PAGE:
The concept of parity also controls how edge positions are played and how edges interact.
For the end-game (the last twenty or so moves of the game) the strategies will typically change. Special techniques such as sweeping, gaining access, and the details of move order can have a large impact on the outcome of the game. Actual counting of disks in the very final stages is often critical, but sometimes in human play an inaccurate choice, for disk differential can be better than an accurate one in terms of the expected outcome (and can be essential in lost positions).
Invented by the British Mathematician and three times runner-up at the World Championship and five times British Champion Graham Brightwell, this is the tie-breaker that is now used in many tournaments including the W.O.C. If two players have the same number of points in the thirteen rounds W.O.C. Swiss, the tie is resolved in favour of the player with the higher Brightwell Quotient.
The Brightwell Quotient (BQ) tie-breaker is calculated as follows:
a. A constant C is calculated. It is the integer nearest to (number of squares on the board) divided by (number of rounds in the tournament). b. If any of the player's opponents have withdrawn in the course of the tournament, ignore such games for the moment. Also, if a player has been paired against "Bye", leave out such a game. c. Calculate the total number of discs scored by the player in all games not covered by step b and add C times the sum of points scored by all of the player's opponents, except those who have withdrawn. d. For each game against an opponent who has withdrawn, and each bye received, add half the number of squares on the board plus (C times the player's own tournament score) to the result calculated in step c. The number resulting is the player's BQ.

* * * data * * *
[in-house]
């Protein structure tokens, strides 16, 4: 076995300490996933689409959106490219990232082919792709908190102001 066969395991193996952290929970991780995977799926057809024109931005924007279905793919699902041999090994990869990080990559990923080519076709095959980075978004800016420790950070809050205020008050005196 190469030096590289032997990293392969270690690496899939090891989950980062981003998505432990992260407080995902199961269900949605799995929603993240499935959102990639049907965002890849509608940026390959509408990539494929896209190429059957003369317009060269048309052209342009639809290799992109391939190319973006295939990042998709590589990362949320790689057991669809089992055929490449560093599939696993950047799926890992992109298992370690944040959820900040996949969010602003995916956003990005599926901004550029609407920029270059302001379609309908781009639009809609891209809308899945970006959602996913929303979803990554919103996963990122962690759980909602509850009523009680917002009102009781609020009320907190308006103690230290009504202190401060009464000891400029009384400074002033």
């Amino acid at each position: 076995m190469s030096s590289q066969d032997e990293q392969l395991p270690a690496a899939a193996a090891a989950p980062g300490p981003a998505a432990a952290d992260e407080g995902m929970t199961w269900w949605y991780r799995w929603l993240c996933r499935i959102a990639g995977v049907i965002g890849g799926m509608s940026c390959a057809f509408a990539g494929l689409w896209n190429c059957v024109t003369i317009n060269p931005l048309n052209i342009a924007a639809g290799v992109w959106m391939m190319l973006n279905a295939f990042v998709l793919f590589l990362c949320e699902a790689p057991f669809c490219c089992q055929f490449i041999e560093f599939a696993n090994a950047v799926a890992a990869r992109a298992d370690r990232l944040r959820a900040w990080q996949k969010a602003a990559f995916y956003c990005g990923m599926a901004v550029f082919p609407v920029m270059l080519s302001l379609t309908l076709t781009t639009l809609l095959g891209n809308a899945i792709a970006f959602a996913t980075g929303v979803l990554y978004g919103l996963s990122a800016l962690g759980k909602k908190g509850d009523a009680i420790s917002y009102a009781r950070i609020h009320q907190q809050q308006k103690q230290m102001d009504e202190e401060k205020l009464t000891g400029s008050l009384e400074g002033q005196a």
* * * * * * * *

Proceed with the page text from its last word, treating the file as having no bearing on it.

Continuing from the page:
Read main article: Computer Othello
Because of difficulties in human look-ahead - peculiar to Othello because of the apparent strategic meaninglessness of internal disks (making blindfold games - if not virtually impossible without enormous dedication - more difficult than is the case in, say, chess) - and the attractiveness of the game to programmers, the best Othello computer programs have easily defeated the best humans since 1980, when the program The Moor beat the reigning world champion. In 1997, Logistello defeated the human champion Takeshi Murakami with a score of 6-0.